Newswise — University President Soraya M. Coley signed on to We Are Still In, a nationwide grass-roots initiative that aims to abide by the Paris climate agreement despite the withdrawal by the United States from the pact.
Cal Poly Pomona is one of more than 180 colleges and higher-education institutions to join the alliance that seeks to ensure that the U.S. remains a global leader in reducing carbon emissions.
The president’s commitment to the environment is contained in the Strategic Plan 2017-2022, which calls for the university to be “a model for environmental sustainability.” Cal Poly Pomona’s Climate Action Plan was outlined in the previous Strategic Plan.
“Our pledge to We Are Still In confirms one of the core missions of this university. There is a wide variety of sustainability-related efforts that are new and expanding to make Cal Poly Pomona even more environmentally friendly,” Coley said. “We will continue to make progress in reducing our campus carbon footprint.”
The university’s efforts to encourage carpools and the use of alternative transportation have resulted in lower carbon emissions. Drought-tolerant plants have replaced other species that require more watering, and the university uses 100 percent reclaimed water for agriculture and landscaping.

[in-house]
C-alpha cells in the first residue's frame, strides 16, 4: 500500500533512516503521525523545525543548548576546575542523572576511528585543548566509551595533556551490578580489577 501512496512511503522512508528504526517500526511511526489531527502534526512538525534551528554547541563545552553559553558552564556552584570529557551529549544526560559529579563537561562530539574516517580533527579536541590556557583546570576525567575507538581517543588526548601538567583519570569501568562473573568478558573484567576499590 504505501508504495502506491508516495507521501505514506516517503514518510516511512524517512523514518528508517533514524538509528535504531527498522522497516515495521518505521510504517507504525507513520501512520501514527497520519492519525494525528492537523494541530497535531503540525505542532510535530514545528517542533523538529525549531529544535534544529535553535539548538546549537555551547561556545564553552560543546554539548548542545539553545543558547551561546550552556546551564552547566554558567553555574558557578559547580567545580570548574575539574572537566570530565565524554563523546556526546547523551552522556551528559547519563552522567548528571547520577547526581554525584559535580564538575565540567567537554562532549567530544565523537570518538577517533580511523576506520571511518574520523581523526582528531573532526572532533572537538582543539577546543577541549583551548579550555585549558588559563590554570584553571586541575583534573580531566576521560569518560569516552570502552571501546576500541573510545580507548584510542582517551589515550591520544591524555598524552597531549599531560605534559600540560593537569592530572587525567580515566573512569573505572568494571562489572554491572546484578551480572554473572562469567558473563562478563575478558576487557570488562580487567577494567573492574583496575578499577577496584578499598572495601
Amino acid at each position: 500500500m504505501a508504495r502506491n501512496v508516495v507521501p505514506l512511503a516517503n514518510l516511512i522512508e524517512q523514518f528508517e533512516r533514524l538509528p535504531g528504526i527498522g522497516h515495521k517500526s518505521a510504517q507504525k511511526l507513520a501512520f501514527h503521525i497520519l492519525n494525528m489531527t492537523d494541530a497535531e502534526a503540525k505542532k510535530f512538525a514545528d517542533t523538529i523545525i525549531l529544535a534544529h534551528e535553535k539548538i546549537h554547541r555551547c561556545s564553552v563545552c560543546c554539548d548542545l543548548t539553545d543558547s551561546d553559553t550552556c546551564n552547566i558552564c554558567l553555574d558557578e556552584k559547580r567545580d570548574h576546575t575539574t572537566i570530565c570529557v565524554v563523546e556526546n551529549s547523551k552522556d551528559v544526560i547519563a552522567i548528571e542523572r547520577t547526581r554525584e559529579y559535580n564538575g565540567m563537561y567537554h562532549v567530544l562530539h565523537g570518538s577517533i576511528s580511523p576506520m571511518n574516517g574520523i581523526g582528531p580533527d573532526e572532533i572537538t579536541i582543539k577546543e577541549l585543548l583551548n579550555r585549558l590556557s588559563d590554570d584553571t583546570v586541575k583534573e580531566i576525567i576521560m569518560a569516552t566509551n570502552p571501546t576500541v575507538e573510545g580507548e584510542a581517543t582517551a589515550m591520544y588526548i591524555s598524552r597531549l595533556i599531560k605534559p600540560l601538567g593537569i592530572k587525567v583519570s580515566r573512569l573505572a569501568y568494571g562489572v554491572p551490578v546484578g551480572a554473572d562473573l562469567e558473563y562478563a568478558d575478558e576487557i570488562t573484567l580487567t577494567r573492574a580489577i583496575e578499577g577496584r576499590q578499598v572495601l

In addition, three of the newest buildings on campus have earned gold or silver Leadership in Energy and Environmental Design (LEED) status. Sustainability is at the forefront of capital projects in the Department of Facilities Planning, Design & Construction.
“Climate change is a global challenge, but local decisions have a major impact. Our cumulative action is what will make the difference for current and future generations,” said CSU Chancellor Timothy P. White. “California is currently and historically a leader on environmental stewardship, and the California State University plays a significant role in our state’s work.”
The California State University has joined a coalition of over 1,400 cities, states, businesses and universities standing together to maintain U.S. leadership on climate change and clean energy. The Paris accord that was signed by 194 world leaders in 2015 aims to stem the pace of climate change.